“The loss of hearing means a person can’t experience music in the conventional way,” she says. “I’ve always responded to bigger, bolder anthemic songs because I can feel them [the vibrations] in my body, and I want to be sure my music does this for deaf/HOH people and everyone.”

A Black woman wearing a black hijab and black and gold dress stands in between two men who are both wearing black pants and colorful jackets and necklaces

Amira Unplugged and other contestants on Becoming a Popstar

Amira Unplugged / MTV

In order to lift people’s spirits at the beginning of the pandemic, Amira began posting videos on TikTok of herself singing and using sign language so her music could reach her deaf fans as well. She was surprised by how quickly she was able to amass a large audience. It was through her videos that she caught the attention of a talent scout for MTV’s new music competition show for rising TikTok singers, Becoming a Popstar. After a three-month process, Amira was one of those picked to be a contestant on the show.

Becoming a Popstar, as Amira describes, is different from other music competition shows we’ve all come to know over the years. “Well, first of all, it’s all original music. There’s not a single cover,” she says. “We have to write these songs in like a day or two and then meet with our producers, meet with our directors. Every week, we are producing a full project for people to vote on and decide if they’d listen to it on the radio.”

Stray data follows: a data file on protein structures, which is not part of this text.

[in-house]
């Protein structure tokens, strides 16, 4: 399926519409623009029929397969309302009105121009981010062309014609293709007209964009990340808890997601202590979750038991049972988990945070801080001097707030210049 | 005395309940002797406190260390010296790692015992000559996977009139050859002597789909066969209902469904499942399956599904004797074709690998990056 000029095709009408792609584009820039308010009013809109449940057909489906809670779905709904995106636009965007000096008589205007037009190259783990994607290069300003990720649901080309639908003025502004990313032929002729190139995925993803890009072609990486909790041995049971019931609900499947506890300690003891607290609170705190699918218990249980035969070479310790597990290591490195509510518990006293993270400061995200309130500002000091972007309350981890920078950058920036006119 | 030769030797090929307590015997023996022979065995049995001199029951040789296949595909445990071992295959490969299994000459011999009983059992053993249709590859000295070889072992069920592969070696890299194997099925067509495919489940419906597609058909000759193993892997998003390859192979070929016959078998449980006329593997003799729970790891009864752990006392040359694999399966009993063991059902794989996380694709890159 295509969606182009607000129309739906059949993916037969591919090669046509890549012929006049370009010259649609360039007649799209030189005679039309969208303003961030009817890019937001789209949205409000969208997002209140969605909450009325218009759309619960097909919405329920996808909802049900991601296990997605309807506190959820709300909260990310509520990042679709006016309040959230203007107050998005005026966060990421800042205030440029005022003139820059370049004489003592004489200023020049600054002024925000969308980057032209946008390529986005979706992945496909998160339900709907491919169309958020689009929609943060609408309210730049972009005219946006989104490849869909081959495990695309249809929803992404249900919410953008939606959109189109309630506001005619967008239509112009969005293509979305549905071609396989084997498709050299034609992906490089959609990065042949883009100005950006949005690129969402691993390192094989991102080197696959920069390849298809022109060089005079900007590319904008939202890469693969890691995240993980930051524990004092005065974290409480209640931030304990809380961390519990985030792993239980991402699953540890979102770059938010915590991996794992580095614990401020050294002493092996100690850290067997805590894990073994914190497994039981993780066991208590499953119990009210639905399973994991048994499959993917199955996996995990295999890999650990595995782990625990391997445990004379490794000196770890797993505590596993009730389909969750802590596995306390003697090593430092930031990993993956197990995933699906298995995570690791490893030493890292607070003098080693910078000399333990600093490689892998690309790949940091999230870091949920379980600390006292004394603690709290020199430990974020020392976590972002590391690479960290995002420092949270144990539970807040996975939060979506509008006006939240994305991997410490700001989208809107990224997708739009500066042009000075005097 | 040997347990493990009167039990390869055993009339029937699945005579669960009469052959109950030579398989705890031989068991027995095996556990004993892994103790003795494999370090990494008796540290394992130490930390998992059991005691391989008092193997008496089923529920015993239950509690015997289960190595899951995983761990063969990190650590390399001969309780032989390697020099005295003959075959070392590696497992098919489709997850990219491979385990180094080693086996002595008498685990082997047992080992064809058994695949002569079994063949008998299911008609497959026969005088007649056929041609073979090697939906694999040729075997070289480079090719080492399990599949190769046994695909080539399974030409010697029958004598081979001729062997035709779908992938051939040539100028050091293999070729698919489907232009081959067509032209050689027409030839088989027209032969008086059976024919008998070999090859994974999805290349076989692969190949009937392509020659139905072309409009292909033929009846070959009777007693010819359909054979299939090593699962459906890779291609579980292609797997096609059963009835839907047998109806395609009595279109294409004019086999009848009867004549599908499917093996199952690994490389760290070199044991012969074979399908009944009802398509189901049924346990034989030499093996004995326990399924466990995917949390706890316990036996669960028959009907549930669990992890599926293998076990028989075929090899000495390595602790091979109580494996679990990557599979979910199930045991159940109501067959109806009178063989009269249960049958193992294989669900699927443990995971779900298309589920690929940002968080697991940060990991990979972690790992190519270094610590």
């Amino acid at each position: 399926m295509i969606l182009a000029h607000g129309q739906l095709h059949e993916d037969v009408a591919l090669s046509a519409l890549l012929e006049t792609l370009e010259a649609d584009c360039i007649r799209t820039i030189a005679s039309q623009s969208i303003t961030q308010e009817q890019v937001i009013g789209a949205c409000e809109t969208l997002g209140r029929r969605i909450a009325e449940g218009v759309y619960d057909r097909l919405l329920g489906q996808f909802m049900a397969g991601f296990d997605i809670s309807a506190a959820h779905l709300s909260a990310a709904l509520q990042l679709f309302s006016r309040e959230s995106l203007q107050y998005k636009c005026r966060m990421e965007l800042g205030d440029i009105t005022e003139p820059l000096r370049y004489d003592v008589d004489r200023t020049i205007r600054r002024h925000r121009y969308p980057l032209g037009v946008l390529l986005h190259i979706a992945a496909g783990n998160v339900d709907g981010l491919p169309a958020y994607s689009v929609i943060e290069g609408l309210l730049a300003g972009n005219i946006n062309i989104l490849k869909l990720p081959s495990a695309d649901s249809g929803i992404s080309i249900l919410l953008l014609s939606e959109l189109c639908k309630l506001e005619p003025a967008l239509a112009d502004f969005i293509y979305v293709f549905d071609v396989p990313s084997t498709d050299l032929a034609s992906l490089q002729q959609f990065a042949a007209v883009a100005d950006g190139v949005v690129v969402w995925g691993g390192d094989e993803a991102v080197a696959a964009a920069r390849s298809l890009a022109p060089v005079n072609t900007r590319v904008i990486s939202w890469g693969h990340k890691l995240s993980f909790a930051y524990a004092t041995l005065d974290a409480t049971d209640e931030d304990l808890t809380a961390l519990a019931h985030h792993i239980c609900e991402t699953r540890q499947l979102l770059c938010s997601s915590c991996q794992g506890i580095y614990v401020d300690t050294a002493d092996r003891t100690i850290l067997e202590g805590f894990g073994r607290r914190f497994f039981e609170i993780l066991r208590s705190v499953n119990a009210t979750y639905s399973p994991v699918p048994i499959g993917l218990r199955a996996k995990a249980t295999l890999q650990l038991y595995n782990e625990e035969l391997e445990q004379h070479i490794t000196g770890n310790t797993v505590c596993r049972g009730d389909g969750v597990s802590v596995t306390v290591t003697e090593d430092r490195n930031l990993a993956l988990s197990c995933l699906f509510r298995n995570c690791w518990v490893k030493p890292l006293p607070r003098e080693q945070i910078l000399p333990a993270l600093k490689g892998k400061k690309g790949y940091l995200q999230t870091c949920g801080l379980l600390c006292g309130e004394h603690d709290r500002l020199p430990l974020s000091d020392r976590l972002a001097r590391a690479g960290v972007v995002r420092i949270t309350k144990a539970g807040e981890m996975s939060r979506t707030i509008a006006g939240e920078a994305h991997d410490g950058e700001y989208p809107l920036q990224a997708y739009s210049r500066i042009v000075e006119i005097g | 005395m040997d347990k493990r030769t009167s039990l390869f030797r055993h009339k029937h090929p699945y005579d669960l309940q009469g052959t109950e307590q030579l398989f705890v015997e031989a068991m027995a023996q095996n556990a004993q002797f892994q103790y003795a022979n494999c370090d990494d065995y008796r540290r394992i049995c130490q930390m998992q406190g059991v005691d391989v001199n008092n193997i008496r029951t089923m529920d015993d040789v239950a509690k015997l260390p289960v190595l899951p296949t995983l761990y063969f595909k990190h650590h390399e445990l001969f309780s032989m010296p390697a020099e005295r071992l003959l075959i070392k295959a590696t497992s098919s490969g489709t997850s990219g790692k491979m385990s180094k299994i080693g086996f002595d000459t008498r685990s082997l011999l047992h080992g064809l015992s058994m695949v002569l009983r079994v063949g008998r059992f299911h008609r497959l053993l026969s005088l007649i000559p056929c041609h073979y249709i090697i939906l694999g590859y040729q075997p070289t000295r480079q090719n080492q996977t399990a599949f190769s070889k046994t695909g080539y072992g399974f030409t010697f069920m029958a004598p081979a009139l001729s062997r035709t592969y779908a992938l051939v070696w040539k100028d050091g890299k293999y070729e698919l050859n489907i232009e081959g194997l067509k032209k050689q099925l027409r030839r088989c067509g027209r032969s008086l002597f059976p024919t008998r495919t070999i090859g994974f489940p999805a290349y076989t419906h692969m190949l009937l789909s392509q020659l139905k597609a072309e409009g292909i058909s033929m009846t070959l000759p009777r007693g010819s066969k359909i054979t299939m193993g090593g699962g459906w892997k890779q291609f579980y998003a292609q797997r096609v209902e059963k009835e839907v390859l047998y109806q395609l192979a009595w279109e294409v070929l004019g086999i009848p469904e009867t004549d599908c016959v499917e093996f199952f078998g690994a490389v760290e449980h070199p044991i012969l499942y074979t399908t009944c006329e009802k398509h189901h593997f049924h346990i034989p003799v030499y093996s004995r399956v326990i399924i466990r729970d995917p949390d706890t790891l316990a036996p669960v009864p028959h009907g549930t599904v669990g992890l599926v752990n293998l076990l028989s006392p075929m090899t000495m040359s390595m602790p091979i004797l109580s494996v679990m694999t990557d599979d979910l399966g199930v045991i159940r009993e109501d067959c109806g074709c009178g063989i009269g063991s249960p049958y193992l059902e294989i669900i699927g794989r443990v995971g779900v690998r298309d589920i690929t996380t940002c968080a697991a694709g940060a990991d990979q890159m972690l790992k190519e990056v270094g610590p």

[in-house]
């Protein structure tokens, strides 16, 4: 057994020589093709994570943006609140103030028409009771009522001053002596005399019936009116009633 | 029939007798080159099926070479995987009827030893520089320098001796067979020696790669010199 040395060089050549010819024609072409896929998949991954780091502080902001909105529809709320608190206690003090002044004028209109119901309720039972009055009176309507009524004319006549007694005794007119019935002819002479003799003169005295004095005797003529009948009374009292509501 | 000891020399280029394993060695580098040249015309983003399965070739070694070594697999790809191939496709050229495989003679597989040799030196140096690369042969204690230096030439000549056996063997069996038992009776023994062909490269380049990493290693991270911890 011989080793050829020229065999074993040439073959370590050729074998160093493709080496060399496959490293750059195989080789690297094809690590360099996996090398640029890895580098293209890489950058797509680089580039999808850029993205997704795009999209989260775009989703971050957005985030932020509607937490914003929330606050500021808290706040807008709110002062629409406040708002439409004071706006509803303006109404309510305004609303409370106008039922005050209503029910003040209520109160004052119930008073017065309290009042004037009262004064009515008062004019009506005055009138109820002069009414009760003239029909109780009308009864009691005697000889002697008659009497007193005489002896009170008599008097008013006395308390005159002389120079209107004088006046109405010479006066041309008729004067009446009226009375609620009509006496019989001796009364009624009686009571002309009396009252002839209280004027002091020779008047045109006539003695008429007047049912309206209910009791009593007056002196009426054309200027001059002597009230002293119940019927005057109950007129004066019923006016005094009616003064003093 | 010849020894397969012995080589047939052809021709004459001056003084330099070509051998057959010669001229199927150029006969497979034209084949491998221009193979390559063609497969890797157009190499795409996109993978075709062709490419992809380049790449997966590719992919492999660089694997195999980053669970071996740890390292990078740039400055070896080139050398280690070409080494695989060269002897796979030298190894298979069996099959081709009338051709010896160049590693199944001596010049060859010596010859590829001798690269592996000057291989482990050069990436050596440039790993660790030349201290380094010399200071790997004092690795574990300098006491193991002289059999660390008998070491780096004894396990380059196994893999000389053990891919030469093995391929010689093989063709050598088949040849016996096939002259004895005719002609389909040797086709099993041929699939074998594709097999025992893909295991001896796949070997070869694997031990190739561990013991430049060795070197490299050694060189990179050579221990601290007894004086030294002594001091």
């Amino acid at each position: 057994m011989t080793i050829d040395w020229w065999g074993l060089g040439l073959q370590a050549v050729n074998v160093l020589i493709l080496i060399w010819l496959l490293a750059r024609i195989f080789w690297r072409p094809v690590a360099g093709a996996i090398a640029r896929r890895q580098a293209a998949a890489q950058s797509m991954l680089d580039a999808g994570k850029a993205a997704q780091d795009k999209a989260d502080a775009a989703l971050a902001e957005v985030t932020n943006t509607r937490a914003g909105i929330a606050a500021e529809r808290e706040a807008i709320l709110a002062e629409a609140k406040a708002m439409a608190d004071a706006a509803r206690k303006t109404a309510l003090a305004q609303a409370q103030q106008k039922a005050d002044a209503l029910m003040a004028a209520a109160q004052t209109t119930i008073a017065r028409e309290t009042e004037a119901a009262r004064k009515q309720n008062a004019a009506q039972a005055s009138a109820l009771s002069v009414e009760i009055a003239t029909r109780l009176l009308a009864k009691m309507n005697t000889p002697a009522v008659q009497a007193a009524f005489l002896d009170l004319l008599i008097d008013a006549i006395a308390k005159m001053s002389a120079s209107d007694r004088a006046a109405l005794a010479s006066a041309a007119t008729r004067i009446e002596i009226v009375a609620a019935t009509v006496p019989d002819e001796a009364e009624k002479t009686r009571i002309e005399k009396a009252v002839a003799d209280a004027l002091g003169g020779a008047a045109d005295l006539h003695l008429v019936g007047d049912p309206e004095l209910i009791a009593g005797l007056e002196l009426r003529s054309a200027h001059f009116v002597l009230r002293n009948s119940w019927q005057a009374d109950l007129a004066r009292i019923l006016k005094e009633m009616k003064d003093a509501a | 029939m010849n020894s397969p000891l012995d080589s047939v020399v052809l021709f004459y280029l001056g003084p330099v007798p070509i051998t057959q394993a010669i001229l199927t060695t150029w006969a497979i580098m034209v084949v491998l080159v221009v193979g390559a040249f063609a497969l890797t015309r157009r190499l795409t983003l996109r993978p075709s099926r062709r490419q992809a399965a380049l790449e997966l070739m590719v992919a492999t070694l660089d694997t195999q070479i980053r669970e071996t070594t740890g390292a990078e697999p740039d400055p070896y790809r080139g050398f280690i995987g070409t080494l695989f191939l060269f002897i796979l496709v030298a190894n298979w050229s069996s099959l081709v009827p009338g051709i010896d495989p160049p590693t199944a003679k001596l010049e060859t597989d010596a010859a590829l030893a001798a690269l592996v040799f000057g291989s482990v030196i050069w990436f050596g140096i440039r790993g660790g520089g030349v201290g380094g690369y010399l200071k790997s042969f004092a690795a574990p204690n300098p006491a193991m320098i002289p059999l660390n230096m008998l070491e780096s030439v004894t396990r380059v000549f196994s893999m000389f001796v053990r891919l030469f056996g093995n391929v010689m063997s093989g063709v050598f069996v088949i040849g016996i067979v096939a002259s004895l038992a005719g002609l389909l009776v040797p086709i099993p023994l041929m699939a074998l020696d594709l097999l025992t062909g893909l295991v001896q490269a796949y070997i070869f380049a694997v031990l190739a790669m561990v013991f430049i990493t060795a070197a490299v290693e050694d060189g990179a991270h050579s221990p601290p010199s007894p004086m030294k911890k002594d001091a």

To make sure her deaf/HOH audiences can feel her songs, she makes sure to “add more bass, guitar, and violin in unique patterns.” She also incorporates “higher pitch sounds with like chimes, bells, and piccolo,” because, she says, they’re easier to feel. “But it’s less about the kind of instrument and more about how I arrange the pattern of the song. Everything I do is to create an atmosphere, a sensation, to make my music a multi-sensory experience.”

She says that working alongside the judges–pop stars Joe Jonas and Becky G, and choreographer Sean Bankhead – has helped expand her artistry. “Joe was really more about the vocal quality and the timber and Becky was really about the passion of [the song] and being convinced this was something you believed in,” she says. “And what was really great about [our choreographer] Sean is that obviously he’s a choreographer to the stars – Lil Nas X, Normani – but he didn’t only focus on choreo, he focused on stage presence, he focused on the overall message of the song. And I think all those critiques week to week helped us hone in on what we wanted to be saying with our next song.”

As her star rises, it’s been both her Muslim faith and her friends, whom she calls “The Glasses Gang” (“because none of us can see!”), that continue to ground her. “The Muslim and the Muslima community have really gone hard [supporting me] and all these people have come together and I truly appreciate them,” Amira says. “I have just been flooded with DMs and emails and texts from [young muslim kids] people who have just been so inspired,” she says. “People who have said they have never seen anything like this, that I embody a lot of the style that they wanted to see and that the message hit them, which is really the most important thing to me.”

A Black woman wears a long, salmon pink hijab, black outfit and pink boots, smiling down at the camera with her arm outstretched to it.

Amira Unplugged

Amira Unplugged / MTV

Throughout the show’s production, she was able to continue to uphold her faith practices with the help of the crew, such as making sure her food was halal, having time to pray, dressing modestly, and working with female choreographers. “If people can accept this, can learn, and can grow, and bring more people into the fold of this industry, then I’m making a real difference,” she says.

Though she didn’t win the competition, this is only the beginning for Amira. Whether it’s on Becoming a Popstar or her videos online, Amira has made it clear she has no plans on going anywhere but up. “I’m so excited that I’ve gotten this opportunity because this is really, truly what I think I’m meant to do.”